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More sad news from the Garden State

There was more disappointing news from New Jersey this week as local media reported that Senator Ray Lesniak's lawsuit seeking to overturn a federal sports betting ban has been unsuccessful.

U.S. District Judge Garrett Brown ruled that New Jersey Senate President Stephen Sweeney and state Senator Raymond Lesniak, who filed the complaint, lack legal standing - in other words they are not the appropriate persons to legally challenge the federal sports betting ban.

The two politicians had based their case on a claim that the federal Professional and Amateur Sports Protection Act violates the U.S. Constitution.

The judge ruled that in order to prove legal standing, the two Democrat politicians must show that they suffered some harm from PASPA, and that they had failed to do this.

In a nineteen page finding, the judge noted: "The court finds that these plaintiffs have not alleged an actual or imminent injury."

The failed litigation was filed by Lesniak, who was supported by the Interactive Media Entertainment and Gaming Association, the New Jersey Thoroughbred Horsemen's Association and the Thoroughbred Breeders Association of New Jersey.

PASPA prohibits sports betting in all but four states. Lesniak's hope had been to legalise sports betting and in a separate initiative online gambling in Atlantic City to help pump new life into the resort centre, reports North Jersey.com.

Legalising sports betting in New Jersey could bring in up to $56 million in tax revenues a year, according to some estimates.

Lesniak had earlier this week suffered the disappointment of seeing another of his legislative initiatives derailed when Gov. Chris Christie exercised his absolute veto on an online gambling legalisation bill that enjoyed wide support in both the state Assembly and Senate.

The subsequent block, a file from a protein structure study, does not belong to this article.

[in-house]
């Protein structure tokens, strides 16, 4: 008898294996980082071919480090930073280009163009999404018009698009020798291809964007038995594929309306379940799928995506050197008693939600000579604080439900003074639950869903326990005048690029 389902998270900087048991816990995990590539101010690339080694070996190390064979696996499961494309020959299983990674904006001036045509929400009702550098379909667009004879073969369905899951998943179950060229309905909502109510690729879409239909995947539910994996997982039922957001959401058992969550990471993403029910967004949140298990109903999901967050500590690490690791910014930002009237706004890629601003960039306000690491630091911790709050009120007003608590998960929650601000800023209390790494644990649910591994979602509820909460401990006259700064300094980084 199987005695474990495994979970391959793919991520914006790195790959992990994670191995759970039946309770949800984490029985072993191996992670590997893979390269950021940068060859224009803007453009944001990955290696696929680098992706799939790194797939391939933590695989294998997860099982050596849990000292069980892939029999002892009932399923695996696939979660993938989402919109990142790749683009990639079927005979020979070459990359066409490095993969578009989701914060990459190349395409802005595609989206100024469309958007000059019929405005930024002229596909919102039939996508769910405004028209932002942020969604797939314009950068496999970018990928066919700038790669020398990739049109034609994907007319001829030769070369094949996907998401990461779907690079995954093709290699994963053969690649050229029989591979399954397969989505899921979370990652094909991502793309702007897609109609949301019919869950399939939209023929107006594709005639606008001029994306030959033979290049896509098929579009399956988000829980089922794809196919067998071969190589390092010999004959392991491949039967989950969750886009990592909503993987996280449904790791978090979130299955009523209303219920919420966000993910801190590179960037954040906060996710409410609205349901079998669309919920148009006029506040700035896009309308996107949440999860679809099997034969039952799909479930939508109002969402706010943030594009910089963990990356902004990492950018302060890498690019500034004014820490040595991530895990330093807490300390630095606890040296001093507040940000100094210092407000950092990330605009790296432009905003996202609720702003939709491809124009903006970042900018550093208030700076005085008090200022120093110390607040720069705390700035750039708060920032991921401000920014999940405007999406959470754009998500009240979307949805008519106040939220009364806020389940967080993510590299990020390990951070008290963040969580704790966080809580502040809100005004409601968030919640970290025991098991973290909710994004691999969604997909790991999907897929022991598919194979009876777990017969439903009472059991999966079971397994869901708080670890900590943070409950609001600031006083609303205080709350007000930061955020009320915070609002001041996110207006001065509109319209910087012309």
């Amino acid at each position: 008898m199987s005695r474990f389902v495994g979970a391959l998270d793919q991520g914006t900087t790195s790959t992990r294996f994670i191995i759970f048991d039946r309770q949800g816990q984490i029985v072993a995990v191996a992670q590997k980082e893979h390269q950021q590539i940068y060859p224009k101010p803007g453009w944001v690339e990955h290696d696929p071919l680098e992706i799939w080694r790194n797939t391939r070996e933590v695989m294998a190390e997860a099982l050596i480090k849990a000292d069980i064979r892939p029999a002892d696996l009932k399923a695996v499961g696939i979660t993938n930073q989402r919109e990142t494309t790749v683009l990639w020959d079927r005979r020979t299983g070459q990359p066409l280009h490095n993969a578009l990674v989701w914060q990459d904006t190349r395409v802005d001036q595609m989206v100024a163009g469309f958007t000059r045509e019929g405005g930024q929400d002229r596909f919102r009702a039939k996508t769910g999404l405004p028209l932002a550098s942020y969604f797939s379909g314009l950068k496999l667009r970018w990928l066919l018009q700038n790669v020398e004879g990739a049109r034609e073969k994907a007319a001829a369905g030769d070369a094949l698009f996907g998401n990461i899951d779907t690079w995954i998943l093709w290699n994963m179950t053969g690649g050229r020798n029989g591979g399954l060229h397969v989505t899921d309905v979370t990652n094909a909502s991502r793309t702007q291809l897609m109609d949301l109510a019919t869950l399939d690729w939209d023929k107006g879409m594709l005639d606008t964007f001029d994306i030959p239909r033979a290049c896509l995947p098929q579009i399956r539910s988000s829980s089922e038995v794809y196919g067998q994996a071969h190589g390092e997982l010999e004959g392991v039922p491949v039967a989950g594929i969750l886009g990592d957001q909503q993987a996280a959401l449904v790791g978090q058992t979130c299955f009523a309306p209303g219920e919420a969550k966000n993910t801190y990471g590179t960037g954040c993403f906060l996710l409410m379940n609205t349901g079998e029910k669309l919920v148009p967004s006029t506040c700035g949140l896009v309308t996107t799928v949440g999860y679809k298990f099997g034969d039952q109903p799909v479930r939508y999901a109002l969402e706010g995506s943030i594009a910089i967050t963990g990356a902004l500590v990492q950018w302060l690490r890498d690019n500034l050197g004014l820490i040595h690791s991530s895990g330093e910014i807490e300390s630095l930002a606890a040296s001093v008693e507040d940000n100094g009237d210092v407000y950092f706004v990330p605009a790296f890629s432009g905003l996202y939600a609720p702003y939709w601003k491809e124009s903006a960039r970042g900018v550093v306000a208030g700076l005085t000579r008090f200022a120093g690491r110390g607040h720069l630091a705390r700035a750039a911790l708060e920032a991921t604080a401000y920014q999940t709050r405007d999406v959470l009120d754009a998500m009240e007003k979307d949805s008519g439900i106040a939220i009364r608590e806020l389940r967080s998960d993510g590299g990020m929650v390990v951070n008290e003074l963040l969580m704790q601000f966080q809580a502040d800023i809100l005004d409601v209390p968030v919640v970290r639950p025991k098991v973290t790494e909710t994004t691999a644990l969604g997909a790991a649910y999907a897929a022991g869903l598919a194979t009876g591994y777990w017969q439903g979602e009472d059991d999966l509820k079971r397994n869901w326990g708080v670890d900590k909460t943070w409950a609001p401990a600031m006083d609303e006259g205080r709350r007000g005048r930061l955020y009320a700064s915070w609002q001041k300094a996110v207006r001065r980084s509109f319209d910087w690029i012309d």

Gov. Christie has refused to join the fight against the PASPA, claiming that federal law does not allow for PASPA to be expanded through referendum or an amendment to the state constitution.

Senator Lesniak said he was disappointed with the decision and vowed to bring the lawsuit again after the November referendum on sports betting and possible online gambling legalisation. If voters approved the measure, the court will be forced to rule in their favour, he said.

"This law essentially puts New Jersey and 45 other states at a competitive disadvantage and allows only four other states in the nation - Nevada, Oregon, Delaware and Montana - to have a monopoly on legal sports betting in this country," Lesniak said in a statement.

When PASPA was enacted in 1992, it prohibited sports betting nationwide but grandfathered in those states already providing those services. At the time, the law gave New Jersey a year to pass legislation authorising sports betting, but that deadline expired without any legislative approval.

Source: InfoPowa News

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